A cycle of criticism and defensiveness

Finally, there's the criticism. Even if a company has invested time, effort, and money into tooling and human moderation teams, and has done the work to ensure that the people involved are well taken care of, they are get censured:

One former employee of a platform that submits many CyberTipline reports expressed frustration with how platforms are perceived and treated. They said there is a misperception that companies are trying to do the bare minimum with reporting requirements. They said they have heard this sometimes from NCMEC and frequently from Congress. These comments, they said, cause companies to get defensive: “Everyone should be rowing in the same direction, everybody wants the same result […] companies aren’t trying to monetize this stuff. […] It’s not like there’s a lobbying group out there that’s in favor of CSAM, everyone’s on the same side.” They perceived that the adversarial nature of interactions was a result of the fact that people need an enemy. It is not helpful if someone is in a meeting worrying that anything they say will be used against them.

I'd also add to this that, in some ways, platforms are disincentivised to proactively search for and report CSAM. NMEC publishes transparency reports which show exact reporting numbers for each platform. A high number of reports makes a platform look like they have a serious child safety issue, where it could be that the platform is actually putting in more of an effort to proactively find and remove content. This results in a no-win situation, and is compounded when it comes to the balance between safety, privacy, and self expression (a topic I come back to frequently, it seems!).

[An] interviewee observed that “it feels like a lose-lose” for platforms: if they don’t do enough information-sharing, they get critiqued; if they “do the gold standard,” they’re called too privacy-invasive. The interviewee noted the need to “balance human rights [and] not overindex on this [CSAM] topic without other voices in the room” who have historically been adversely impacted by platforms’ policies and moderation choices. Recently, they said, there has been more engagement with sex-worker and LGBTQI+ groups, civil rights groups, and privacy groups to “invite them into the conversation.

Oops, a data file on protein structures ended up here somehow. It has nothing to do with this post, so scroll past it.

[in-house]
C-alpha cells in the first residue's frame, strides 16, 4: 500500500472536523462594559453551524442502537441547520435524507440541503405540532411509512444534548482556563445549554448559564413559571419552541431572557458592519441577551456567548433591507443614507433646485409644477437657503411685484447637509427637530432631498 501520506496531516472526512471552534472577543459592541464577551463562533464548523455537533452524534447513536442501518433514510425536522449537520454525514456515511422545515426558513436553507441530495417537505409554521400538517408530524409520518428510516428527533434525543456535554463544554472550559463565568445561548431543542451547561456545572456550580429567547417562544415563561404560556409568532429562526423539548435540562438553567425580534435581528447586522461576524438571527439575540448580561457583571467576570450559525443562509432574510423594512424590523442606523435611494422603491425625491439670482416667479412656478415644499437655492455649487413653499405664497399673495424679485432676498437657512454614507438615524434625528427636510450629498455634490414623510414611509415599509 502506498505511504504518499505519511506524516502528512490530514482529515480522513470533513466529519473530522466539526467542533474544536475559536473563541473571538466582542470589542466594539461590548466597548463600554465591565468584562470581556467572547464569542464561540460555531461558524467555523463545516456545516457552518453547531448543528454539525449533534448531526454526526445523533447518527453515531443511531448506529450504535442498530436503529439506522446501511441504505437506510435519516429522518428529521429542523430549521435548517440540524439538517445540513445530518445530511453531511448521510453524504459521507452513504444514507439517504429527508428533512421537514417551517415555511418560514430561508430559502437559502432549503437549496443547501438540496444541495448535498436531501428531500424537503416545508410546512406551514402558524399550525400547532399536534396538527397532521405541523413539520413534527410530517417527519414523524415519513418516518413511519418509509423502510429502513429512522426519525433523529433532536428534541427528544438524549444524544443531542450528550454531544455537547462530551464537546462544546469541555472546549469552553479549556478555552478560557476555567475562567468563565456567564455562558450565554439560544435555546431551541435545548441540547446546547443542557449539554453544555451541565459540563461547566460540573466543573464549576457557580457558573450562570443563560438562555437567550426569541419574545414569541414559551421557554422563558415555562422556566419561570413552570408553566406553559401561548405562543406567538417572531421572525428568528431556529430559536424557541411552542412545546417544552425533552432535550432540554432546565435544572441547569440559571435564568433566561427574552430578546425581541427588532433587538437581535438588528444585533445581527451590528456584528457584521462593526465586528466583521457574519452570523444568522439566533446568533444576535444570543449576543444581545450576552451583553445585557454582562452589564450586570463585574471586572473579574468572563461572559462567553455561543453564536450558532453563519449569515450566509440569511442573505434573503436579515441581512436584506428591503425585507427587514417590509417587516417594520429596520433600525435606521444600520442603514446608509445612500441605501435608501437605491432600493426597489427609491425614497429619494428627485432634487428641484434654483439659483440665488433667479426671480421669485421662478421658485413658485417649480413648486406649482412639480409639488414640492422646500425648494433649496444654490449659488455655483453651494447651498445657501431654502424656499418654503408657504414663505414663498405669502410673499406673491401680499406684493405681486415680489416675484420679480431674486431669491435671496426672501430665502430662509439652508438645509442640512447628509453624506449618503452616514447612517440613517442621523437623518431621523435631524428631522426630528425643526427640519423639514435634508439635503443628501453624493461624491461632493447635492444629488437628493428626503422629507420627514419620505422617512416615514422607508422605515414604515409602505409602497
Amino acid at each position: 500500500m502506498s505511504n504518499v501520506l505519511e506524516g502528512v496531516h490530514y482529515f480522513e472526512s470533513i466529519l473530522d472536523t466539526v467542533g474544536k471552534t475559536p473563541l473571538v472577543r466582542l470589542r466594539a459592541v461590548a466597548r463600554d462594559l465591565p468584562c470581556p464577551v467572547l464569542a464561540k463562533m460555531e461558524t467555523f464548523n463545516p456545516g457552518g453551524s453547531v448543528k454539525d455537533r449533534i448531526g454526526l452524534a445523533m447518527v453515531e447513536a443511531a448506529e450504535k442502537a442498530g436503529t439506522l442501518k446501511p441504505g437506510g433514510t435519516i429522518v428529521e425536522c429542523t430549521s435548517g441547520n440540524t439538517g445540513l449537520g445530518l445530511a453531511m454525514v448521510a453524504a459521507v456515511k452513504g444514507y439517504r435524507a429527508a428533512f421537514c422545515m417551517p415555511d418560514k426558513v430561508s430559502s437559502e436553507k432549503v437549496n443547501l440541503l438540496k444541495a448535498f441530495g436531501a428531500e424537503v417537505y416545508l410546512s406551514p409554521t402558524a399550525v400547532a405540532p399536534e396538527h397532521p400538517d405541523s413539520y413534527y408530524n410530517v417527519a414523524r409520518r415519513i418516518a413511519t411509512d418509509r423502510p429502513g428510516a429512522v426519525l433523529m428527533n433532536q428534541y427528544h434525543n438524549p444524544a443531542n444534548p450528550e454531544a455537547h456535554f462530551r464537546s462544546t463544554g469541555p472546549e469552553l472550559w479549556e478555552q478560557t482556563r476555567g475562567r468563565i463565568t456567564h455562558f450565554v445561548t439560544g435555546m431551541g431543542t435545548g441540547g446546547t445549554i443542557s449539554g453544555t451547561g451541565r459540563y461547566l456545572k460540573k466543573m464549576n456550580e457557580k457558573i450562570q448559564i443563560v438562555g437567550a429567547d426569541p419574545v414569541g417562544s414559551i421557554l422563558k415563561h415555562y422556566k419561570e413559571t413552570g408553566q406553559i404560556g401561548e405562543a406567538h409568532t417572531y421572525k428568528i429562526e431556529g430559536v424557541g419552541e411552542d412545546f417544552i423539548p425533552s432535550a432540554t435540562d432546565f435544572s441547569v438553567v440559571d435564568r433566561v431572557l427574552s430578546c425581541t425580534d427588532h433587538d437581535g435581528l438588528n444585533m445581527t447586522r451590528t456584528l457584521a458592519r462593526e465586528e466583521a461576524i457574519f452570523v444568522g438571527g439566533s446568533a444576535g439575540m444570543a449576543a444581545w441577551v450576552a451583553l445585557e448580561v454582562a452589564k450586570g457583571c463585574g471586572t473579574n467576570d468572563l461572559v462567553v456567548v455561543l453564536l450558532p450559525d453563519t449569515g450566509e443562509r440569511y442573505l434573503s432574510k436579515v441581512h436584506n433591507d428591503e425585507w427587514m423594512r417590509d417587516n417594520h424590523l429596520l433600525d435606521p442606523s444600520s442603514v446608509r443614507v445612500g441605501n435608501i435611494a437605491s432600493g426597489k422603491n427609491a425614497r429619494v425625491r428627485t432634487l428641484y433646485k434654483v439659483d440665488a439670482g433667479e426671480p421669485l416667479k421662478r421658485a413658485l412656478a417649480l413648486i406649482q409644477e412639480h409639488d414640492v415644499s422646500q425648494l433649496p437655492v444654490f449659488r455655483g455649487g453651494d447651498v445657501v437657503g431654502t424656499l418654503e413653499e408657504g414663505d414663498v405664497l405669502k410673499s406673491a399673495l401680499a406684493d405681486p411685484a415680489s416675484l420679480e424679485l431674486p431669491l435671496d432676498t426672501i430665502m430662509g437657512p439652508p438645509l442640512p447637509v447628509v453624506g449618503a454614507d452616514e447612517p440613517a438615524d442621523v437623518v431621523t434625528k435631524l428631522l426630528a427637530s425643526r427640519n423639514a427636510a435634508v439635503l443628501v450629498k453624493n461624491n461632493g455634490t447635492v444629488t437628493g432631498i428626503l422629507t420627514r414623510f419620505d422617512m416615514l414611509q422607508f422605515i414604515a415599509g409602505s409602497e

One approach won't fit all platforms, but having a publicly accessible set of best practices to point to will allow platforms to follow what everyone else is doing while improving the effectiveness of their efforts.

In short: if you're at a platform and are finding all of this difficult, it's not just you. My hope is that this report results in some action to make improvements, but in the meantime, please know that there are others out there who are navigating the same difficult system. If you're without a peer network to talk to and want some introductions to folks who are passionate about child safety, please let me know and I'd be happy to do so.

You ask, I answer

Send me your questions — or things you need help to think through — and I'll answer them in an upcoming edition of T&S Insider, only with Everything in Moderation*

Get in touch

Job hunt

For those of you between jobs, or looking for a change of pace, there are an increasing number of fellowships available for tech practitioners as well as academics. These fellowships give you support and structure to pursue research and analysis around Trust & Safety issues affecting our industry today. Some, but not all, are paid.

One upcoming (unfortunately unpaid) option is Berkely's Tech Policy Fellowship, with an application deadline of May 31. Some additional fellowships that I'm aware of:

If you know of any other fellowships, let me know.

Also worth reading

How negative experiences on social media changed in the last 12 months (Designing Tomorrow)
Why? "A year ago, 1 in 3 US adults reported a negative experience on at least one of the social platforms they used; today, that number is just over 1 in 4 US adults" - improvements at NextDoor seem to account for much of this.

AI’s Most Pressing Ethics Problem (Colombia Journalism Review)
Why? Allowing AI to use synthetic data creates a dangerous feedback loop: "the use of synthetic data presents one of the greatest ethical issues with the future of AI."

Imagining the Past: Justifications of Ideology in Incel Communities (Global Network on Extremism and Technology)
Why? Fascinating insights into how Incels (involuntary celibates) justify misogyny.

Discord CEO Jason Citron makes the case for a smaller, more private internet (The Verge)
Why? It's always interesting to see how CEOs talk about moderation. Mike and Ben talk more about Jason's thoughts on moderation in this week's Ctrl-Alt-Speech podcast